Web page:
Enzymatic steps are also included in processes where starch is further hydrolysed to maltodextrin, as in the U.S. Pat. Nos. 4,996,063 and 5,082,673. These methods are, however, not intended for separation of unhydrolyzed starch. In a method according to the Canadian Patent 1,179,189, hull-less oat groats are soaked in sulfur dioxide containing water for 24-28 hours at 50° C. The inherent enzymatic activity of the kernel decomposes cell wall material, and the endosperm containing starch is separated from the bran by squeezing. In this method, too, no description of starch separation is included.
In the method described in the Finnish Patent 84,775 and in the corresponding European Patent 379,499, oat endosperm is treated in sodium hydroxide solution to decrease the protein content. The patent specification does not give information on the particle size distribution.
FIG. 1 is a flow diagram of an integrated process for fractionation and treatment of oats according to the present invention.
The nature of bonds in the compound starch granules of oats or rice and the separation of individual granules from them are not closely described in the scientific literature nor in patents. In the ordinary processes including a treatment in alkaline suspensions, mechanical homogenization, and dry milling, individual granules are only difficultly separated of compound granules. Even after being separated they remain in aggregates consisting of 2 to 10 individual granules. One compound granule can contain tens of individual granules, and in electron micrographs the compound granule has often a ball shape. Correspondingly, compound granules that are difficultly decomposed occur also in rice starch.
In technological applications where a small granule size is important, it is also important that the granule size distribution is as homogeneous as possible. Examples of such cases are mixing of starch into plastics for preparing biodegradable materials, or in release or surface treatment agents. When classifications are used for achieving fine-granuled and homogeneous starches, great losses of material can occur, unless compound granules and aggregates have been effectively decomposed in the process.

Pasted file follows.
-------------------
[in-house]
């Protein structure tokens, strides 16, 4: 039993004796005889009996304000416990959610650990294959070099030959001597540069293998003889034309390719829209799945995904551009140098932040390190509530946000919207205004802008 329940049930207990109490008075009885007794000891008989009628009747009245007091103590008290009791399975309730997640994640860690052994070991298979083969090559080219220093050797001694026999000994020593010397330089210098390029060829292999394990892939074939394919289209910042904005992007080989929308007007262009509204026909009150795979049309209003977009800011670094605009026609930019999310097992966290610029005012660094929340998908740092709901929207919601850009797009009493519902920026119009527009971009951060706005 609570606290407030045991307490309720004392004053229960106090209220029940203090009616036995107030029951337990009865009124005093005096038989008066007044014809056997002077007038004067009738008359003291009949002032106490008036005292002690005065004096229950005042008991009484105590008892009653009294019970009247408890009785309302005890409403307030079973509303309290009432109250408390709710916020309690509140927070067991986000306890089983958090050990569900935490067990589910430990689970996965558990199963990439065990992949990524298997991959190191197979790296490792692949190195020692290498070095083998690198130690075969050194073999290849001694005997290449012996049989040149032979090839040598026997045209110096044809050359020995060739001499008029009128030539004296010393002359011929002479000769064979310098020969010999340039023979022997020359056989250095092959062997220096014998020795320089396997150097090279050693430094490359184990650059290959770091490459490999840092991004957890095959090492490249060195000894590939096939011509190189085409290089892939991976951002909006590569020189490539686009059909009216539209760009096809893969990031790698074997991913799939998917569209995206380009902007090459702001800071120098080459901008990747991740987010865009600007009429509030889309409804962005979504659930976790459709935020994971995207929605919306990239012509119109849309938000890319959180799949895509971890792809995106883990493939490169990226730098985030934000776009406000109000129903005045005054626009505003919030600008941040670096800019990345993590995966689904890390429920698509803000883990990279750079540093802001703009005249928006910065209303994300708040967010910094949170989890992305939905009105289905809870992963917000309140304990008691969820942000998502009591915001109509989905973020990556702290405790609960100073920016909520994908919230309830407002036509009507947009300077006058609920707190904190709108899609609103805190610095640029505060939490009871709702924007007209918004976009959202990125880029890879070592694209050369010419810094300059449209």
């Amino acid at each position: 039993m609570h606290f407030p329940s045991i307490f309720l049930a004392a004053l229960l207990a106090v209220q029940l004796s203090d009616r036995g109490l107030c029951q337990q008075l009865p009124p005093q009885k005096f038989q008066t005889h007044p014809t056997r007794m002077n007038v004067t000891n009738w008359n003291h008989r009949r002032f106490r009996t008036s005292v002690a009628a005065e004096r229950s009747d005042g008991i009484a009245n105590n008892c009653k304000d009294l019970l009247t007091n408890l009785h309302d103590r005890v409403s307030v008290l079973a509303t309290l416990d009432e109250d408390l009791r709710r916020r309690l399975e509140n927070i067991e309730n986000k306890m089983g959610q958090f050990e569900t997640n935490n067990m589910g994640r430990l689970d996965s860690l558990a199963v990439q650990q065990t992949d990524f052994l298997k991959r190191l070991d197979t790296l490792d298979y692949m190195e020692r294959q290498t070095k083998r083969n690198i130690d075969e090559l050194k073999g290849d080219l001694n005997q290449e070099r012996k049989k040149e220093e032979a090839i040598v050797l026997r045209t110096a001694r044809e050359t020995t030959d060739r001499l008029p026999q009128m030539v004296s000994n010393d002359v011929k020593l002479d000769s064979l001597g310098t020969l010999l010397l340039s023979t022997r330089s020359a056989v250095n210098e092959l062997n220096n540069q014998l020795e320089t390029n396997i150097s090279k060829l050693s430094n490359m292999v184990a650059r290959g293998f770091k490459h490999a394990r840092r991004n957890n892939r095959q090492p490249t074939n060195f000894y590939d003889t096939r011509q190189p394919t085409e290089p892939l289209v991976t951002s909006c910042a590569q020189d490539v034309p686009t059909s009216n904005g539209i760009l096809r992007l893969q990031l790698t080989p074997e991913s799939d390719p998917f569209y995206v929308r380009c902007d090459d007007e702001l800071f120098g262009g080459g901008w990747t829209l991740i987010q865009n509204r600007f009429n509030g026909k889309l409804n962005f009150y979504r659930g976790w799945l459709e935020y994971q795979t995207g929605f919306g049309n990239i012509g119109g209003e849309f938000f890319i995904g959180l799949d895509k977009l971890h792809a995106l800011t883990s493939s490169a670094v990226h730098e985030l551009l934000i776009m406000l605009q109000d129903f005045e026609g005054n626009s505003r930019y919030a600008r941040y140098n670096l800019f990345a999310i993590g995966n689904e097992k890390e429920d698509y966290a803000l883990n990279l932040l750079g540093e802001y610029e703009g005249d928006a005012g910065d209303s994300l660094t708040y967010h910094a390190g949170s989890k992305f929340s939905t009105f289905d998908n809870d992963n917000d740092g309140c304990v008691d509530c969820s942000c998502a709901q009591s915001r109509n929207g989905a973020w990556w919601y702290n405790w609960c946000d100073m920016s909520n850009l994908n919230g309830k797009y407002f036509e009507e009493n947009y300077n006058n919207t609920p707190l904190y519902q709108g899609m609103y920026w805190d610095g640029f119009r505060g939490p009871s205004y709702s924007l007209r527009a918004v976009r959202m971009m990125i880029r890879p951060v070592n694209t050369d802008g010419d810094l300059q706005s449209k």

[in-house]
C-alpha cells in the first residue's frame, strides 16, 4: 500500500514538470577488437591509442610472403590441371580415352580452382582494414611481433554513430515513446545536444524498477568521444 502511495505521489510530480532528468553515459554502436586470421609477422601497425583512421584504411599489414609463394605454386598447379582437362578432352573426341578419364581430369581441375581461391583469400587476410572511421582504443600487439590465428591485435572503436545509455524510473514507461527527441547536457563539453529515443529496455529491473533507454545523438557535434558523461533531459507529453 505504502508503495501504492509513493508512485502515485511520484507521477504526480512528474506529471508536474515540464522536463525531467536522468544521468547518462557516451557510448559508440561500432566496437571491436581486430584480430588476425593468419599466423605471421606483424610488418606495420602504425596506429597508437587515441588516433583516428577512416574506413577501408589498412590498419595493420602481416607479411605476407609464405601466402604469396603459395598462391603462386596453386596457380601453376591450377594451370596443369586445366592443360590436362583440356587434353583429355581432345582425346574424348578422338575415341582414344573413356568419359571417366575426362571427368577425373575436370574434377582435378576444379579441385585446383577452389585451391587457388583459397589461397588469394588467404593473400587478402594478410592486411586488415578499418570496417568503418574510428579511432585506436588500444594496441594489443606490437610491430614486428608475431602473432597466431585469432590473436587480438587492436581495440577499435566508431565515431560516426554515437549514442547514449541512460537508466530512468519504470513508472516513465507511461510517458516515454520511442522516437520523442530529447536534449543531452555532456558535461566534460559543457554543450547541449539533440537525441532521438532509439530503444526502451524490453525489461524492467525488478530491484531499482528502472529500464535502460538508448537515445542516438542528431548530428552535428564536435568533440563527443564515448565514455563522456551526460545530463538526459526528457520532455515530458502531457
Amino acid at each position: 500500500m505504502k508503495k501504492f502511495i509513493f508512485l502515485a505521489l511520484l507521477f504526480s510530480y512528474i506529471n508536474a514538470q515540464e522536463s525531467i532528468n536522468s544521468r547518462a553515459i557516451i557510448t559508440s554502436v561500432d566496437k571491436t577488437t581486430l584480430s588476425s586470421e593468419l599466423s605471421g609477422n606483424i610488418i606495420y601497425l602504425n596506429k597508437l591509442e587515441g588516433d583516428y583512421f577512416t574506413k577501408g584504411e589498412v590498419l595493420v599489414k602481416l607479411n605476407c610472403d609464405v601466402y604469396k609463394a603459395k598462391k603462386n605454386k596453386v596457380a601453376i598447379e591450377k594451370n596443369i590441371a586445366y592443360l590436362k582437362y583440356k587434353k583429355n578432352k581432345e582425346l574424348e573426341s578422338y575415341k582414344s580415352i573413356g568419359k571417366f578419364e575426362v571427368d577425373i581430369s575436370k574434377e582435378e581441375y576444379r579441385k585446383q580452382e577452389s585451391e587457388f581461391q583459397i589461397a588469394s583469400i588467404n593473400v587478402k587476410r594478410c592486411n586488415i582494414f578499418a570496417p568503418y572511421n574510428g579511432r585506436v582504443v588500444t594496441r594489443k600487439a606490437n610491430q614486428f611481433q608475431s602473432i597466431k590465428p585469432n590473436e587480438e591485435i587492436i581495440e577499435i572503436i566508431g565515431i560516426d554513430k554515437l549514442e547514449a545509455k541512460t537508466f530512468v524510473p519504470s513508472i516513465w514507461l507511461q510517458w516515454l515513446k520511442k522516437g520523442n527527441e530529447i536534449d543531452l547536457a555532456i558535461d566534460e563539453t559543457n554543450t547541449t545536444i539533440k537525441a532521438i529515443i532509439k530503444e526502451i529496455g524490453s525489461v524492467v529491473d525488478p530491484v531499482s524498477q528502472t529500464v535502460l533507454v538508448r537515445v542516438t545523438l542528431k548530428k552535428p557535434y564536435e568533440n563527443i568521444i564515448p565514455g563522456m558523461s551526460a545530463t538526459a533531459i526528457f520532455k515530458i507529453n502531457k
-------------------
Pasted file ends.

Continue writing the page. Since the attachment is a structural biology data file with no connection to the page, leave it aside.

The principal factors affecting functional properties of starches are the ratio of amylose and amylopectin, mechanical damages of the granule, leaching of starch molecules outside the granules, and complexing of starch by lipids. The lipid content of oat starch is inherently higher than that of other cereal starches. This evidently affects, among others, temperature of gelatinization, the amount of starch outside the granules, and freezing-thawing stability. A remarkable part of the lipids of starches is inside the granules. Therefore, treatments with lipid solvents at low temperatures remove only a part of the lipids, and the effect on functional properties remains small. Extractions in butanol-water mixtures at their boiling temperatures for several hours can remove bound lipids and alter functional properties of the starches. A treatment at high temperatures in the presence of water leads, however, easily to leaching of starch outside the granule, to disintegration of the granule, and to gelatinization of starch.
In the background research for this invention it has now been surprisingly observed, that compound granules and aggregates consisting of several individual granules can be disintegrated by surface active compounds or lipolytic enzymes. This can occur when they are added to suspensions of oat flour or of partly or completely purified starch. Both anion active, cation active and non ionic surface active compounds can have this effect. The disintegration is enhanced by a simultaneous mixing and by alkaline conditions. It was also noticed, that extracting fats enhances the disintegration of compound granules and aggregates by means of surface-active compounds. The effect is most probably due partly to dispersing or dissolving of compounds binding the particles together, partly to the decrease of interfacial tension and its effect in enhancing water penetration and swelling.
Essential characteristics of this invention are presented in the Claims attached.